Employee satisfaction is more of a transactional arrangement. If you as the employer fulfil your side of the contract by paying the employee on time, providing the necessary tools and resources and treating them with dignity and respect, then the employee will complete their side of the bargain. They will turn up to work, complete the contracted hours and get the job done to a reasonable standard. But that’s it. The satisfied employee has nothing really invested in the company or has any great emotional connection.
Employee engagement is not about employee happiness. In addition, try not to confuse employee engagement with happiness. Sure, your staff members probably love the free team lunches, subsidized gym membership and on-site yoga classes you provide. These perks and benefits may well help to make your team members happy at work and rate you highly as an employer, but making employees happy is different from making them engaged. Happy employees, or indeed satisfied ones, are not enough.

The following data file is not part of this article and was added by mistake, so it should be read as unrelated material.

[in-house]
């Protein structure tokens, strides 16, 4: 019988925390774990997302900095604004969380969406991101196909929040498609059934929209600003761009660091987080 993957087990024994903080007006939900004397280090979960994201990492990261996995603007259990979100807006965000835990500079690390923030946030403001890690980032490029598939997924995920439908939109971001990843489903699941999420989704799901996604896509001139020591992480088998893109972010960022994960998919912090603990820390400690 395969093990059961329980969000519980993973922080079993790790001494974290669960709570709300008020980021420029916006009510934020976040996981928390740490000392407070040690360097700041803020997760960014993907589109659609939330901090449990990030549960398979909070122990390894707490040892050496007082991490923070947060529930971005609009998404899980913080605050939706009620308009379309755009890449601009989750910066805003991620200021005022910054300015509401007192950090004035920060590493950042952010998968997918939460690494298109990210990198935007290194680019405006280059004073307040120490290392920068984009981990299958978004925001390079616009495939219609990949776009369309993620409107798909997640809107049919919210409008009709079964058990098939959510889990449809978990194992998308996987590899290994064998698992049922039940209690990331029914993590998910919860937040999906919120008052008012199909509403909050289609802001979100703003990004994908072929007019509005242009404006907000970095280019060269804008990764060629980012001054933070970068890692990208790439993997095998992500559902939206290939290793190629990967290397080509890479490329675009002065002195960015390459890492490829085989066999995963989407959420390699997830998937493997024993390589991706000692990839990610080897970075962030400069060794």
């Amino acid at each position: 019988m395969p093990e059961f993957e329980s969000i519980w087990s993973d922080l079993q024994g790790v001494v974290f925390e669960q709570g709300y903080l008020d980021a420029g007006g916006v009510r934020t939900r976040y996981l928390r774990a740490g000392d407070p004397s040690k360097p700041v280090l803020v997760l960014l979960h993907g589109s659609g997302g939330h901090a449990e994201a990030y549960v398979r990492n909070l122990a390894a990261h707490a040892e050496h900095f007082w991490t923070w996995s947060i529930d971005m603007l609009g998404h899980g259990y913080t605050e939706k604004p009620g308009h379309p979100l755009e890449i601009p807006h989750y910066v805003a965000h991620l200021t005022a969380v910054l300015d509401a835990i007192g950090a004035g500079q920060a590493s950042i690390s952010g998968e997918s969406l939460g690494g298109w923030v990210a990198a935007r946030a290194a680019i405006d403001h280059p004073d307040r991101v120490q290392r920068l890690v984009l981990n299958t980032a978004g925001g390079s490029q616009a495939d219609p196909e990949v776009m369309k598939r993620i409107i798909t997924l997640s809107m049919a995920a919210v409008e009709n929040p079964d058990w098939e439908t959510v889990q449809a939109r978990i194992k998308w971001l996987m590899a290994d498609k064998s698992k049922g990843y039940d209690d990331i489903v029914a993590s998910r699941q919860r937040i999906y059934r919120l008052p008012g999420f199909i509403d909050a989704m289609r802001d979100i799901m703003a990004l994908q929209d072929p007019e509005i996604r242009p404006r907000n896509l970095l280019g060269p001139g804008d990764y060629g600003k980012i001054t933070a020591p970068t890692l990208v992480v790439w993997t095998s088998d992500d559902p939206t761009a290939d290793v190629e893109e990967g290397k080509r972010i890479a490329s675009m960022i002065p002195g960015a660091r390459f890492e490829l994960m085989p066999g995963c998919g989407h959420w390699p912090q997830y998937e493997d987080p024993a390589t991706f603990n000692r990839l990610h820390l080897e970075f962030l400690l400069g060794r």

Engaged employees are those who feel energized about their work. They will go above and beyond without having to be asked and without expecting anything in return. Engaged employees tend to be more proactive, productive and positive. Quite simply, they will add value to any business.
Before we move on to looking at why employee engagement matters, let’s first consider the issue of disengaged employees. Also known as ‘quitting in seat’, these workers may be physically present in the workplace, but have mentally checked out.